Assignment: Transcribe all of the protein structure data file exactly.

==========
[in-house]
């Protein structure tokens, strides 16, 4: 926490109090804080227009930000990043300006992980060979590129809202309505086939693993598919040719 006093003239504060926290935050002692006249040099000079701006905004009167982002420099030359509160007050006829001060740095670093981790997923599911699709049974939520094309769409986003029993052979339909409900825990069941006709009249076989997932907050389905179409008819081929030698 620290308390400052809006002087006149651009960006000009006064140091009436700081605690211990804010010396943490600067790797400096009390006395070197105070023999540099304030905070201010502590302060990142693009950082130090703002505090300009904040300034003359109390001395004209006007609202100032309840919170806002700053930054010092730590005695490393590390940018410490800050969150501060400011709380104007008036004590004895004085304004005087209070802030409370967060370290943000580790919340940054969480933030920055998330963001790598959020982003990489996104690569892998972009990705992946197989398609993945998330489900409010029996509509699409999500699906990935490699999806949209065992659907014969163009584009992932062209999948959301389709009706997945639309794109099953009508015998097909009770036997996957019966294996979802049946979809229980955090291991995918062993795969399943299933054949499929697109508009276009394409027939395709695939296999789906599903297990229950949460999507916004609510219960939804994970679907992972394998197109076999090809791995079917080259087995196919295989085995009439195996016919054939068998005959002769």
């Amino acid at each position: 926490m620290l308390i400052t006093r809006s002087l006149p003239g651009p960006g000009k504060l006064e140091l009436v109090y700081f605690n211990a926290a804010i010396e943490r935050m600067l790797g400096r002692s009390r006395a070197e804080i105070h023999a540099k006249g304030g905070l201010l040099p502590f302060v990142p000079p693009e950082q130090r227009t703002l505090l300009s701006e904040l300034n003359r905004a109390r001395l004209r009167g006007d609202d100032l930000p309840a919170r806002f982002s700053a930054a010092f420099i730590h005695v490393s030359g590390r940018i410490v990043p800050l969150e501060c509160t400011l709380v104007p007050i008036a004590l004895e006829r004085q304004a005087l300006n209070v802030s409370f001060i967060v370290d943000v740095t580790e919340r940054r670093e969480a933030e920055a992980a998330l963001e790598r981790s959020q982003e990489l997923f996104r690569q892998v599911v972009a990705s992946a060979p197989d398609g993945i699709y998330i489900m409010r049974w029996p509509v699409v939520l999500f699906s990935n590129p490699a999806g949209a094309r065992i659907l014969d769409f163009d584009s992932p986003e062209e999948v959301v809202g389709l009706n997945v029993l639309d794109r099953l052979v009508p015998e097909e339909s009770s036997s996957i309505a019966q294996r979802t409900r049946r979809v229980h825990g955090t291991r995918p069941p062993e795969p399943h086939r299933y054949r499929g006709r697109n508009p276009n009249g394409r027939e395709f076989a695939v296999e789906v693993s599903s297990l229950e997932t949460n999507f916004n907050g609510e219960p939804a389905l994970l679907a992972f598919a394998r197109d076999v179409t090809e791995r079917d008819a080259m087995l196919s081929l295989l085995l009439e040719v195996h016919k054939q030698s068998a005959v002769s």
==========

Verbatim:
[in-house]
């Protein structure tokens, strides 16, 4: 926490109090804080227009930000990043300006992980060979590129809202309505086939693993598919040719 006093003239504060926290935050002692006249040099000079701006905004009167982002420099030359509160007050006829001060740095670093981790997923599911699709049974939520094309769409986003029993052979339909409900825990069941006709009249076989997932907050389905179409008819081929030698 620290308390400052809006002087006149651009960006000009006064140091009436700081605690211990804010010396943490600067790797400096009390006395070197105070023999540099304030905070201010502590302060990142693009950082130090703002505090300009904040300034003359109390001395004209006007609202100032309840919170806002700053930054010092730590005695490393590390940018410490800050969150501060400011709380104007008036004590004895004085304004005087209070802030409370967060370290943000580790919340940054969480933030920055998330963001790598959020982003990489996104690569892998972009990705992946197989398609993945998330489900409010029996509509699409999500699906990935490699999806949209065992659907014969163009584009992932062209999948959301389709009706997945639309794109099953009508015998097909009770036997996957019966294996979802049946979809229980955090291991995918062993795969399943299933054949499929697109508009276009394409027939395709695939296999789906599903297990229950949460999507916004609510219960939804994970679907992972394998197109076999090809791995079917080259087995196919295989085995009439195996016919054939068998005959002769």
């Amino acid at each position: 926490m620290l308390i400052t006093r809006s002087l006149p003239g651009p960006g000009k504060l006064e140091l009436v109090y700081f605690n211990a926290a804010i010396e943490r935050m600067l790797g400096r002692s009390r006395a070197e804080i105070h023999a540099k006249g304030g905070l201010l040099p502590f302060v990142p000079p693009e950082q130090r227009t703002l505090l300009s701006e904040l300034n003359r905004a109390r001395l004209r009167g006007d609202d100032l930000p309840a919170r806002f982002s700053a930054a010092f420099i730590h005695v490393s030359g590390r940018i410490v990043p800050l969150e501060c509160t400011l709380v104007p007050i008036a004590l004895e006829r004085q304004a005087l300006n209070v802030s409370f001060i967060v370290d943000v740095t580790e919340r940054r670093e969480a933030e920055a992980a998330l963001e790598r981790s959020q982003e990489l997923f996104r690569q892998v599911v972009a990705s992946a060979p197989d398609g993945i699709y998330i489900m409010r049974w029996p509509v699409v939520l999500f699906s990935n590129p490699a999806g949209a094309r065992i659907l014969d769409f163009d584009s992932p986003e062209e999948v959301v809202g389709l009706n997945v029993l639309d794109r099953l052979v009508p015998e097909e339909s009770s036997s996957i309505a019966q294996r979802t409900r049946r979809v229980h825990g955090t291991r995918p069941p062993e795969p399943h086939r299933y054949r499929g006709r697109n508009p276009n009249g394409r027939e395709f076989a695939v296999e789906v693993s599903s297990l229950e997932t949460n999507f916004n907050g609510e219960p939804a389905l994970l679907a992972f598919a394998r197109d076999v179409t090809e791995r079917d008819a080259m087995l196919s081929l295989l085995l009439e040719v195996h016919k054939q030698s068998a005959v002769s």